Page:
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Economic Watch: Industrial Production Weakens, Homebuilder Optimism Up

April 15, 2015

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Industrial production in the U.S. decreased 0.6% in March after increasing an unrevised 0.1% in February, according to a new Federal Reserve report.

For the first quarter of 2015 this measure of the total activity at the nation’s factories, mines and utilities declined at an annual rate of 1%, the first quarterly decrease since the second quarter of 2009.

The decline last quarter resulted from a drop in oil and gas well drilling and servicing, as well as from a decrease in manufacturing production of 1.2%.

In March, manufacturing output moved up 0.1% for its first monthly gain since November. However, factory output in January is now estimated to have fallen 0.6%, about twice the size of the previously reported decline.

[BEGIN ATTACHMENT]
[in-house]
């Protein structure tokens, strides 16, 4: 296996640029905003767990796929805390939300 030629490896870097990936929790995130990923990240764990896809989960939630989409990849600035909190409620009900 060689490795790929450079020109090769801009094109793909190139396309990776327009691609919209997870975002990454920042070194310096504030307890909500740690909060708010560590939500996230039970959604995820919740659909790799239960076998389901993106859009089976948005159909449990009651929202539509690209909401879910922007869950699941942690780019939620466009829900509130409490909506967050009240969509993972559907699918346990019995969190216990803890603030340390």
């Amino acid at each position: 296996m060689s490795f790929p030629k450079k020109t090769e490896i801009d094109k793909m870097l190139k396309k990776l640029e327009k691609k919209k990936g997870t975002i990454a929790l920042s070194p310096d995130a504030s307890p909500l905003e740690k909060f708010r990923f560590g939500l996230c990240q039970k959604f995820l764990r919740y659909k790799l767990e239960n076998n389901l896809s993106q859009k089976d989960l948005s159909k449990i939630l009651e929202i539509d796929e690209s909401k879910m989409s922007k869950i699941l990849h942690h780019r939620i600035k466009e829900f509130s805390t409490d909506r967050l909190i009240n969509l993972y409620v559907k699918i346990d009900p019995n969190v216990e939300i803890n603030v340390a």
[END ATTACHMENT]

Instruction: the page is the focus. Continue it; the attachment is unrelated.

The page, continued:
American Trucking Associations Chief Economist Bob Costello described the slight upturn in March from the month before as “not what we were hoping for” in his Twitter feed, and noted that it will be interesting to see what this means for monthly truck tonnage figures when they are soon released.

At 105.2% of its 2007 average, total industrial production in March was 2% above its level of a year earlier. Capacity utilization for the industrial sector decreased 0.6 of a percentage point in March to 78.4%, a rate that is 1.7 percentage points below its 1972–2014 average.

Homebuilders Feeling More Optimistic

Meantime, a separate economic report shows builder confidence in the market for newly built, single-family homes in April rose four points to a level of 56, hitting a three-month high, according to the National Association of Home Builders/Wells Fargo Housing Market Index.

“The HMI component index measuring future sales expectations rose five points in April to its highest level of the year,” said NAHB Chief Economist David Crowe. “This uptick shows builders are feeling optimistic that the housing market will continue to strengthen throughout 2015.”

A number over 50 indicates that more builders view conditions as good than poor.

All three HMI components registered gains in April. The component charting sales expectations in the next six months jumped five points to 64, the index measuring buyer traffic increased four points to 41, and the component gauging current sales conditions rose three points to 61.

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